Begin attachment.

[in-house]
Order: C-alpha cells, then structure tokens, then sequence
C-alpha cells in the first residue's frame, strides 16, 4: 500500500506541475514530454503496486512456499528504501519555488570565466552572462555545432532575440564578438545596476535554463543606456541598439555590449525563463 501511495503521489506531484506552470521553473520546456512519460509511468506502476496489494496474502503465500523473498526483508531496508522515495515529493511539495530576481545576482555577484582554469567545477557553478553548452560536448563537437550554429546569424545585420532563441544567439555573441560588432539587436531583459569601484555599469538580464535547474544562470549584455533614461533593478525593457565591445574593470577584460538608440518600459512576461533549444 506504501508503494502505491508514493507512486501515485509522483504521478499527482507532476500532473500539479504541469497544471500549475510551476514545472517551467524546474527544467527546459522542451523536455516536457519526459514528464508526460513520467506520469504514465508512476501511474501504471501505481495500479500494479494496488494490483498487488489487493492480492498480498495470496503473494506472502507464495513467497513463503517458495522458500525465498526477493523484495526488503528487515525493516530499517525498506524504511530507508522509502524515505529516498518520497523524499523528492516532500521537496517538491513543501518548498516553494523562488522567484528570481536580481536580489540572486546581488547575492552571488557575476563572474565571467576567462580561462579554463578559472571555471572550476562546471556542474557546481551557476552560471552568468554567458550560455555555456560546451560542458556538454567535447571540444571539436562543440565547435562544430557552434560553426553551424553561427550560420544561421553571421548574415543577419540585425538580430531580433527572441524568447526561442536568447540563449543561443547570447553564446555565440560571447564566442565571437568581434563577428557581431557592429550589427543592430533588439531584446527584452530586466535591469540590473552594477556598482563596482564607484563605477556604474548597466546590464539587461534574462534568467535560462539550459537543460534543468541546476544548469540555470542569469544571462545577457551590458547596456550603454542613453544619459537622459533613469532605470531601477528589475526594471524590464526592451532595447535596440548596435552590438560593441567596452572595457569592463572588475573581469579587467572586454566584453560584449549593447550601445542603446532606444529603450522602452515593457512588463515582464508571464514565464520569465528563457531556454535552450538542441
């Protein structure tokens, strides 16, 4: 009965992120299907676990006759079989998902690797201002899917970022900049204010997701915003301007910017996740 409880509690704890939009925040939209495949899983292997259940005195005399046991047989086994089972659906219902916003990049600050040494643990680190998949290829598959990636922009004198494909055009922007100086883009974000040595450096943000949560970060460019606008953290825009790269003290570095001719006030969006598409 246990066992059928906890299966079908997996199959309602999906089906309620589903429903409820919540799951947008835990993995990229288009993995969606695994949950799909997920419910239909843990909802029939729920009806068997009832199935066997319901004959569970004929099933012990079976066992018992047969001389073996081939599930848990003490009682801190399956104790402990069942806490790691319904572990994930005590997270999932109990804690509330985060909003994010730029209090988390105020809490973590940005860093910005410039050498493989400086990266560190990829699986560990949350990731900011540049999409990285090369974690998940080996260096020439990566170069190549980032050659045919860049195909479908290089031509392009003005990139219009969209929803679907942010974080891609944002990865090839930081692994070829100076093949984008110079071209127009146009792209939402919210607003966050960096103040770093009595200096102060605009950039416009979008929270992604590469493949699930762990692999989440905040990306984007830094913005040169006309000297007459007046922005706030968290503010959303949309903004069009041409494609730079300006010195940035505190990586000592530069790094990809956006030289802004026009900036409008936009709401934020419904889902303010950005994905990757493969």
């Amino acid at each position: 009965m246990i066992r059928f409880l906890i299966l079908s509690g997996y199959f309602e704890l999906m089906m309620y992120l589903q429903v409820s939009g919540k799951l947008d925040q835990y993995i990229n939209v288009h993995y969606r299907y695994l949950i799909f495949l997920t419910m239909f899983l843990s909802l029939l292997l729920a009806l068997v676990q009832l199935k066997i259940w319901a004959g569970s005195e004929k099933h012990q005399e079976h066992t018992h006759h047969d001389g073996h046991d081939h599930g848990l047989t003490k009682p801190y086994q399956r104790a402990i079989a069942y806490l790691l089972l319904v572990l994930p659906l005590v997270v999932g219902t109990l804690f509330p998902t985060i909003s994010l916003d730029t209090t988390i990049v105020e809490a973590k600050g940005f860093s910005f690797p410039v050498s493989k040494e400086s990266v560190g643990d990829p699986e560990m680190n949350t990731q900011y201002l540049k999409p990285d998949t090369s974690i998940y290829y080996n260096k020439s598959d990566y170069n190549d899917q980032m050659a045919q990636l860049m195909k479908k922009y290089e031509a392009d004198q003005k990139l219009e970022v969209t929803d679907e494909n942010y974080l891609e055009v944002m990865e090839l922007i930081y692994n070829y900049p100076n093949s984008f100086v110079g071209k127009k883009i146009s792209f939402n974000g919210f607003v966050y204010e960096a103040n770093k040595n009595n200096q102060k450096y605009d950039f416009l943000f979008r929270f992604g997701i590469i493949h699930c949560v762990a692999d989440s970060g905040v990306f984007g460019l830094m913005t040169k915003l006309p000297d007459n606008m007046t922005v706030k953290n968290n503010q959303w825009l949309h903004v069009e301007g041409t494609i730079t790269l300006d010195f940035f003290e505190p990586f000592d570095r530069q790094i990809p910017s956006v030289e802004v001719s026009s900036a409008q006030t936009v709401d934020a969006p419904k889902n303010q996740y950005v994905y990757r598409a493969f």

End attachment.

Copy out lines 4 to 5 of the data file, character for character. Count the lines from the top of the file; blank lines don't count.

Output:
């Protein structure tokens, strides 16, 4: 009965992120299907676990006759079989998902690797201002899917970022900049204010997701915003301007910017996740 409880509690704890939009925040939209495949899983292997259940005195005399046991047989086994089972659906219902916003990049600050040494643990680190998949290829598959990636922009004198494909055009922007100086883009974000040595450096943000949560970060460019606008953290825009790269003290570095001719006030969006598409 246990066992059928906890299966079908997996199959309602999906089906309620589903429903409820919540799951947008835990993995990229288009993995969606695994949950799909997920419910239909843990909802029939729920009806068997009832199935066997319901004959569970004929099933012990079976066992018992047969001389073996081939599930848990003490009682801190399956104790402990069942806490790691319904572990994930005590997270999932109990804690509330985060909003994010730029209090988390105020809490973590940005860093910005410039050498493989400086990266560190990829699986560990949350990731900011540049999409990285090369974690998940080996260096020439990566170069190549980032050659045919860049195909479908290089031509392009003005990139219009969209929803679907942010974080891609944002990865090839930081692994070829100076093949984008110079071209127009146009792209939402919210607003966050960096103040770093009595200096102060605009950039416009979008929270992604590469493949699930762990692999989440905040990306984007830094913005040169006309000297007459007046922005706030968290503010959303949309903004069009041409494609730079300006010195940035505190990586000592530069790094990809956006030289802004026009900036409008936009709401934020419904889902303010950005994905990757493969």
């Amino acid at each position: 009965m246990i066992r059928f409880l906890i299966l079908s509690g997996y199959f309602e704890l999906m089906m309620y992120l589903q429903v409820s939009g919540k799951l947008d925040q835990y993995i990229n939209v288009h993995y969606r299907y695994l949950i799909f495949l997920t419910m239909f899983l843990s909802l029939l292997l729920a009806l068997v676990q009832l199935k066997i259940w319901a004959g569970s005195e004929k099933h012990q005399e079976h066992t018992h006759h047969d001389g073996h046991d081939h599930g848990l047989t003490k009682p801190y086994q399956r104790a402990i079989a069942y806490l790691l089972l319904v572990l994930p659906l005590v997270v999932g219902t109990l804690f509330p998902t985060i909003s994010l916003d730029t209090t988390i990049v105020e809490a973590k600050g940005f860093s910005f690797p410039v050498s493989k040494e400086s990266v560190g643990d990829p699986e560990m680190n949350t990731q900011y201002l540049k999409p990285d998949t090369s974690i998940y290829y080996n260096k020439s598959d990566y170069n190549d899917q980032m050659a045919q990636l860049m195909k479908k922009y290089e031509a392009d004198q003005k990139l219009e970022v969209t929803d679907e494909n942010y974080l891609e055009v944002m990865e090839l922007i930081y692994n070829y900049p100076n093949s984008f100086v110079g071209k127009k883009i146009s792209f939402n974000g919210f607003v966050y204010e960096a103040n770093k040595n009595n200096q102060k450096y605009d950039f416009l943000f979008r929270f992604g997701i590469i493949h699930c949560v762990a692999d989440s970060g905040v990306f984007g460019l830094m913005t040169k915003l006309p000297d007459n606008m007046t922005v706030k953290n968290n503010q959303w825009l949309h903004v069009e301007g041409t494609i730079t790269l300006d010195f940035f003290e505190p990586f000592d570095r530069q790094i990809p910017s956006v030289e802004v001719s026009s900036a409008q006030t936009v709401d934020a969006p419904k889902n303010q996740y950005v994905y990757r598409a493969f």